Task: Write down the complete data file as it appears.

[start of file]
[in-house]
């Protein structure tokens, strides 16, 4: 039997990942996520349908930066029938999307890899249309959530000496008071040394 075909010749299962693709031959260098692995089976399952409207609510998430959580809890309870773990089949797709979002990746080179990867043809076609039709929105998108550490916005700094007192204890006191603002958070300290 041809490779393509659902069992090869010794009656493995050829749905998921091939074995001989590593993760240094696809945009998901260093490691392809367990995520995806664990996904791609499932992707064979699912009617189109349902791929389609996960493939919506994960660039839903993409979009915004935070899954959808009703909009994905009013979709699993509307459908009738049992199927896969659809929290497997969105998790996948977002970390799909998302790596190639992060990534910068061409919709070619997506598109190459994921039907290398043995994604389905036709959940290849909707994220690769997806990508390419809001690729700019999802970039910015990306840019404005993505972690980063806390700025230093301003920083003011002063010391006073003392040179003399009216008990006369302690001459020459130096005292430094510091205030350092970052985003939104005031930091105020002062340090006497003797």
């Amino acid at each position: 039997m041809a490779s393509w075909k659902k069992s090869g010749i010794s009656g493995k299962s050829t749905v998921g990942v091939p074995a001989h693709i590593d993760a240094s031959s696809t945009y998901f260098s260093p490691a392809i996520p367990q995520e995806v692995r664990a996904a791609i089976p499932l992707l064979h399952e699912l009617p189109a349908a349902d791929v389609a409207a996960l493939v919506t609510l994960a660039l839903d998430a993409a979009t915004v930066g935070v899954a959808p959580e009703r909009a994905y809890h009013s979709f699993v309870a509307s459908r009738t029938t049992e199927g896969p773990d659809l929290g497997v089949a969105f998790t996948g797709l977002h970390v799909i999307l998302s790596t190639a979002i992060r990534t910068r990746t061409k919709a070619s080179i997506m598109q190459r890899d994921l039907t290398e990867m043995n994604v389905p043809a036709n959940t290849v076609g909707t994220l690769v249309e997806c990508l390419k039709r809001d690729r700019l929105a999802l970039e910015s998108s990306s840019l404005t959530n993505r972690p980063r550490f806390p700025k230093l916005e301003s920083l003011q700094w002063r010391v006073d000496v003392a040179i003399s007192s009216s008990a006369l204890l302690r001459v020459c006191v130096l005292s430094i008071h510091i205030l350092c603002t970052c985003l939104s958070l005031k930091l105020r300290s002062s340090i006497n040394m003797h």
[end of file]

[in-house]
């Protein structure tokens, strides 16, 4: 039997990942996520349908930066029938999307890899249309959530000496008071040394 075909010749299962693709031959260098692995089976399952409207609510998430959580809890309870773990089949797709979002990746080179990867043809076609039709929105998108550490916005700094007192204890006191603002958070300290 041809490779393509659902069992090869010794009656493995050829749905998921091939074995001989590593993760240094696809945009998901260093490691392809367990995520995806664990996904791609499932992707064979699912009617189109349902791929389609996960493939919506994960660039839903993409979009915004935070899954959808009703909009994905009013979709699993509307459908009738049992199927896969659809929290497997969105998790996948977002970390799909998302790596190639992060990534910068061409919709070619997506598109190459994921039907290398043995994604389905036709959940290849909707994220690769997806990508390419809001690729700019999802970039910015990306840019404005993505972690980063806390700025230093301003920083003011002063010391006073003392040179003399009216008990006369302690001459020459130096005292430094510091205030350092970052985003939104005031930091105020002062340090006497003797």
């Amino acid at each position: 039997m041809a490779s393509w075909k659902k069992s090869g010749i010794s009656g493995k299962s050829t749905v998921g990942v091939p074995a001989h693709i590593d993760a240094s031959s696809t945009y998901f260098s260093p490691a392809i996520p367990q995520e995806v692995r664990a996904a791609i089976p499932l992707l064979h399952e699912l009617p189109a349908a349902d791929v389609a409207a996960l493939v919506t609510l994960a660039l839903d998430a993409a979009t915004v930066g935070v899954a959808p959580e009703r909009a994905y809890h009013s979709f699993v309870a509307s459908r009738t029938t049992e199927g896969p773990d659809l929290g497997v089949a969105f998790t996948g797709l977002h970390v799909i999307l998302s790596t190639a979002i992060r990534t910068r990746t061409k919709a070619s080179i997506m598109q190459r890899d994921l039907t290398e990867m043995n994604v389905p043809a036709n959940t290849v076609g909707t994220l690769v249309e997806c990508l390419k039709r809001d690729r700019l929105a999802l970039e910015s998108s990306s840019l404005t959530n993505r972690p980063r550490f806390p700025k230093l916005e301003s920083l003011q700094w002063r010391v006073d000496v003392a040179i003399s007192s009216s008990a006369l204890l302690r001459v020459c006191v130096l005292s430094i008071h510091i205030l350092c603002t970052c985003l939104s958070l005031k930091l105020r300290s002062s340090i006497n040394m003797h």